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Roll out of primary care networks are urged

19 Apr 2015

The Government should roll out its proposed 90 primary care networks before the end of this year, “if it is serious about providing a viable healthcare system across the whole country”, the Director of Social Justice Ireland has said.

Fr Seán Healy was commenting on Social Justice Ireland’s 2015 Socio-Economic Review, which was published by the advocacy group last week.

“These networks are a very good example of what should be prioritised as resources become available from Ireland’s economic recovery,” said Fr Healy. “These networks would benefit the entire community and in particular older people, children and people with disability. They would go some way towards mitigating the income and service losses endured by Ireland’s most vulnerable since the crash of 2008.”

The 343-page Socio-Economic Review, entitled ‘Towards a Just Society: Securing Economic Development, Social Equity and Sustainability’, states that decent services in areas such as health and education and essential infrastructure in areas such as social housing and disabilities should be prioritised by Government.

According to the organisation, the development of 90 primary care networks across the country, each with about four or five primary care teams (PCTs), could have a substantial positive impact on reducing problems the healthcare system currently faces, and which, among other things, were putting huge pressure on emergency services in acute hospitals. “PCTs would, in effect, be one-stop shops providing a wide range of health services at local level. They should be the basic building block of local public healthcare provision.”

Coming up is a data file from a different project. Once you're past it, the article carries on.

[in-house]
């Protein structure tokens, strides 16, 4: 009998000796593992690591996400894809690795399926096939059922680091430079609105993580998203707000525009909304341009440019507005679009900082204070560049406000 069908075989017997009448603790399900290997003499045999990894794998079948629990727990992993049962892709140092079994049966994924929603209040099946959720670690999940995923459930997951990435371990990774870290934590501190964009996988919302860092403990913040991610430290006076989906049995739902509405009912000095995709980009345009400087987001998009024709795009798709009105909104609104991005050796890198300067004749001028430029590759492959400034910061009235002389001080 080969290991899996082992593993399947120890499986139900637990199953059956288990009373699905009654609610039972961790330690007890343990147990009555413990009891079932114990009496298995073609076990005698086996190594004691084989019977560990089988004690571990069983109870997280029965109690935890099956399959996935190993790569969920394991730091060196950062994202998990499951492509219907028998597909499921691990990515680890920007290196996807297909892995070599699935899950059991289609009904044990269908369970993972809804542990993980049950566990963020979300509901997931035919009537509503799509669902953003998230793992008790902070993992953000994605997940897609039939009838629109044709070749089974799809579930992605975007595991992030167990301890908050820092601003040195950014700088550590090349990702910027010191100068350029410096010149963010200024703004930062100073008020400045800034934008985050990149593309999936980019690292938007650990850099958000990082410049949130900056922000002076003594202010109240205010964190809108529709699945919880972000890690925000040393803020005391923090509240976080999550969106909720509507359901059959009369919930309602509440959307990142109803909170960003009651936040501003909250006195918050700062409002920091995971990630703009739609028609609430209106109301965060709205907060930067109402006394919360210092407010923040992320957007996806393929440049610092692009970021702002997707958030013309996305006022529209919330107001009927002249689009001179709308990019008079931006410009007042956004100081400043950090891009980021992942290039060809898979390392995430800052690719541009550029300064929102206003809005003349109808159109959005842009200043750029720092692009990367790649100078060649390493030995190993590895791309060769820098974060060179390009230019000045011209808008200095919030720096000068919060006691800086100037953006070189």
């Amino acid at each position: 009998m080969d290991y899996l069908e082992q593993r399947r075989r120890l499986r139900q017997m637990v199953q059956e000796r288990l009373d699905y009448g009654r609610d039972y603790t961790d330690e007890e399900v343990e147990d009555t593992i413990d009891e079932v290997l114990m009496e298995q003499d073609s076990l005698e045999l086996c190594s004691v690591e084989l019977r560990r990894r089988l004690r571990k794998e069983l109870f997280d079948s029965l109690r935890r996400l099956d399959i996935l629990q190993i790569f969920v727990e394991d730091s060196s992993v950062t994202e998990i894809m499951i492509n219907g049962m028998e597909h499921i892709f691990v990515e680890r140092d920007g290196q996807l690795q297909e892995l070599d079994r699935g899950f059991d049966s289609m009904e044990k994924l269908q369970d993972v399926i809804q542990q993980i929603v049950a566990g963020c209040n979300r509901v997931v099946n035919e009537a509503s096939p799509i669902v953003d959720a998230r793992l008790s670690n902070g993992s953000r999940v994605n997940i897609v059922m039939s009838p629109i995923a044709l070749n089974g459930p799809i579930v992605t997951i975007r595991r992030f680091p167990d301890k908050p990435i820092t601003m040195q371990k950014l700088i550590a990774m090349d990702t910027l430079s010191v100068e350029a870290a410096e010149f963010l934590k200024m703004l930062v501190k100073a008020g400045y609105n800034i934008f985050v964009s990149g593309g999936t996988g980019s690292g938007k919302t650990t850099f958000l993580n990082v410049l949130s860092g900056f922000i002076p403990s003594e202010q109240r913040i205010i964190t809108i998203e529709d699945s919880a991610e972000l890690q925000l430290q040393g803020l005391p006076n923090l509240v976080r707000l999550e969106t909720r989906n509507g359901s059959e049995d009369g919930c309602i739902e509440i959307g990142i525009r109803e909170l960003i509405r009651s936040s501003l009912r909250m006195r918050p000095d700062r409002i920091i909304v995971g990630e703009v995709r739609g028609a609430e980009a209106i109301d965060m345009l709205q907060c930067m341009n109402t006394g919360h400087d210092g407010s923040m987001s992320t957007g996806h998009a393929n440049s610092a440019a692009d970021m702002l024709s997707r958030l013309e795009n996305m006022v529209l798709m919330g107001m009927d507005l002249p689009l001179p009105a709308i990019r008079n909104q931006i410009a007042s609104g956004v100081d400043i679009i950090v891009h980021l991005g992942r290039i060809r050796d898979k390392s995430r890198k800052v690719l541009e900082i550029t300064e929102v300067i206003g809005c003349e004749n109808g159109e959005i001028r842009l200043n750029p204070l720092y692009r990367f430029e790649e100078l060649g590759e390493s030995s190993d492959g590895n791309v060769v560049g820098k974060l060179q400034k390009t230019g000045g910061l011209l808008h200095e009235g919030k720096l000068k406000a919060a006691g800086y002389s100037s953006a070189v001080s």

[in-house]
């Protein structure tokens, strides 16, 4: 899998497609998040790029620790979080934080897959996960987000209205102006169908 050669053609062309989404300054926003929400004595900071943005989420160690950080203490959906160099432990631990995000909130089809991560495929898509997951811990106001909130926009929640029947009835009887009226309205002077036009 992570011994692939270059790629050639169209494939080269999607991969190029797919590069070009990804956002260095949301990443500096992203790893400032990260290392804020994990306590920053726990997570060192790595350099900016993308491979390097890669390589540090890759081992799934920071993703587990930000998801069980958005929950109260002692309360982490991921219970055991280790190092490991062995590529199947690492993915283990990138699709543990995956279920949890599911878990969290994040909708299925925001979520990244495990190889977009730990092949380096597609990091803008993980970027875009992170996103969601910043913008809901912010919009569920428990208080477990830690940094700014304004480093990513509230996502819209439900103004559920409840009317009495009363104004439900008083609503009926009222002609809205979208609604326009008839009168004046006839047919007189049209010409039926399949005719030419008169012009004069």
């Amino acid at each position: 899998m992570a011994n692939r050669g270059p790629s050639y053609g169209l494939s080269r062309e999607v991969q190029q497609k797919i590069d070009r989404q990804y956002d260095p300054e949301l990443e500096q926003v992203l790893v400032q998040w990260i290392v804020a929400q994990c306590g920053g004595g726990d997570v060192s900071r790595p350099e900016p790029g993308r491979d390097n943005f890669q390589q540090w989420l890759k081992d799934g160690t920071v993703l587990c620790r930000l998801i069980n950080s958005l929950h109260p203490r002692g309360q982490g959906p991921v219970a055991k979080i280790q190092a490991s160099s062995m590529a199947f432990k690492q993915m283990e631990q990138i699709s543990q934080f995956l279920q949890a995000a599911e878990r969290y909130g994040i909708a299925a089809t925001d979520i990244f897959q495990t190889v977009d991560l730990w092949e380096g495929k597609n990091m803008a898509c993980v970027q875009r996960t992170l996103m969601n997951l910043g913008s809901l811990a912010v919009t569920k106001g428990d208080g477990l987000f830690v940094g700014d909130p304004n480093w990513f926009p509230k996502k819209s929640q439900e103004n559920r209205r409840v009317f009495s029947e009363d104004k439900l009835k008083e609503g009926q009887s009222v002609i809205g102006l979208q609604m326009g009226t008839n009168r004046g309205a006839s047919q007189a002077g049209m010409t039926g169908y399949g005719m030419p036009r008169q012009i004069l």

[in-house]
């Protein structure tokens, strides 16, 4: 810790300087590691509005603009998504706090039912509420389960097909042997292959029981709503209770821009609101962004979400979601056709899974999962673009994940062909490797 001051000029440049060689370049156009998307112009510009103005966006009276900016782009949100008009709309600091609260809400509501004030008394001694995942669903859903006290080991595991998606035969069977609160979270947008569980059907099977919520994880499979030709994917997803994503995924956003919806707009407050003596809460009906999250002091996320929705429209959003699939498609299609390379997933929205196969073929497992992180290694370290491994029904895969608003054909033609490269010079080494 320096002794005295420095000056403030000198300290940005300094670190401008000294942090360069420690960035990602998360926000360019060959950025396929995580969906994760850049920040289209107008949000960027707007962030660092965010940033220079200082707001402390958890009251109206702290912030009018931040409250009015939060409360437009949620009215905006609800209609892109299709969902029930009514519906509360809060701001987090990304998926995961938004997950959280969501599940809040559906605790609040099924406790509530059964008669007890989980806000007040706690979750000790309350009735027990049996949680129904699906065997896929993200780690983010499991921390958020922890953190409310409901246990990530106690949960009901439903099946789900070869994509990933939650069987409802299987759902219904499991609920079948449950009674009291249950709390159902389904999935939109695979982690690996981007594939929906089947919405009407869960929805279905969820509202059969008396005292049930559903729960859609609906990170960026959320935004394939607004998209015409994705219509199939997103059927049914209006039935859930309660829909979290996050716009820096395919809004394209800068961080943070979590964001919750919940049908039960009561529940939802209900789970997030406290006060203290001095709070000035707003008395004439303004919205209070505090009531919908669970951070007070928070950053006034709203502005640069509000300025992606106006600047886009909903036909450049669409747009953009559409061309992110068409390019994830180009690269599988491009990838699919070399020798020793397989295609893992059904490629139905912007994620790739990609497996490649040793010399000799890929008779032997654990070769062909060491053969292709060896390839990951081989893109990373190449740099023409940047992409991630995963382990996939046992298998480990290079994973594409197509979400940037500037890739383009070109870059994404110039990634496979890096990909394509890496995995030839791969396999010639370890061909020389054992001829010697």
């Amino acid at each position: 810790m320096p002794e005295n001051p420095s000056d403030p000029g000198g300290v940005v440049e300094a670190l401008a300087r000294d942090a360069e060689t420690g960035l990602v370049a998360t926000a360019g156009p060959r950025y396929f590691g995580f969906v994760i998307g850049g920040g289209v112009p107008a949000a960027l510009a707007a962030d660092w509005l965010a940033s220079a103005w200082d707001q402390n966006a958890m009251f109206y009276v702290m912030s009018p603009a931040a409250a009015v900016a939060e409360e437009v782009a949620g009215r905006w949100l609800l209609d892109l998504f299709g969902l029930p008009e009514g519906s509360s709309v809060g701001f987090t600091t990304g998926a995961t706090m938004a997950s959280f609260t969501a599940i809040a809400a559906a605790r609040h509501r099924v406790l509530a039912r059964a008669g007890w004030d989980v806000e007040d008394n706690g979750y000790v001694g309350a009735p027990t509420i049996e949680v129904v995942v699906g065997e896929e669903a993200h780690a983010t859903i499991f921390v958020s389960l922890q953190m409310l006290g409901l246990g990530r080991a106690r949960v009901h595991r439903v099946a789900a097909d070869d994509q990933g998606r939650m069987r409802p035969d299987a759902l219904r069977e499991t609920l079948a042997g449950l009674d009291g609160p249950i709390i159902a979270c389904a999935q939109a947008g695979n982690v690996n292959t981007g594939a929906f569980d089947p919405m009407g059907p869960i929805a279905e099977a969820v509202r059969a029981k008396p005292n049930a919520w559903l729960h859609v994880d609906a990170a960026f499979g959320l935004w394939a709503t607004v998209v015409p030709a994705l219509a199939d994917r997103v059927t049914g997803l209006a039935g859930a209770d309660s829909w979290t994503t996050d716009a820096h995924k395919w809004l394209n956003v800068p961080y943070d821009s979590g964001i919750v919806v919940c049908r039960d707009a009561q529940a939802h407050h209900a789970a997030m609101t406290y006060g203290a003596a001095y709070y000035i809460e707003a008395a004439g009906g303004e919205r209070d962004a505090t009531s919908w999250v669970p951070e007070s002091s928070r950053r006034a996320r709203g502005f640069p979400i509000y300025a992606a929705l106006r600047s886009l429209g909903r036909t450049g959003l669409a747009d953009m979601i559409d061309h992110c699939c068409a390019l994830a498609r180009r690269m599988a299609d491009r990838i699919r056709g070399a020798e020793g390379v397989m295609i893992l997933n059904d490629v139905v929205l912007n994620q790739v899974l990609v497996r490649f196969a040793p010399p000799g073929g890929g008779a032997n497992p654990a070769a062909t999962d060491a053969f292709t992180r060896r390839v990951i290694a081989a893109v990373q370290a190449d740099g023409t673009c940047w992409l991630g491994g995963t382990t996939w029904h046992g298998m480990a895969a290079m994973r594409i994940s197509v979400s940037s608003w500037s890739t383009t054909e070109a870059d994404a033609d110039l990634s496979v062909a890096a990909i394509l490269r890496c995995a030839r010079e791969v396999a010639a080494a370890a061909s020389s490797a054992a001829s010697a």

The report noted that Ireland had a “very underdeveloped system of primary care”, which resulted in significant pressure on the acute hospital system and a two-tier system of access to public hospital care.

“The Government target on public waiting lists is that the waiting time for treatment or outpatient appointment should be no longer than 15 months by the end of 2015. This is extremely unambitious and completely unacceptable. Very long waiting times have a disproportionate impact on those patients reliant on the public health service. Access to healthcare at any age should not be determined by the content of one’s wallet,” it added.

By June Shannon


Click here to view the full article which appeared in Irish Medical Times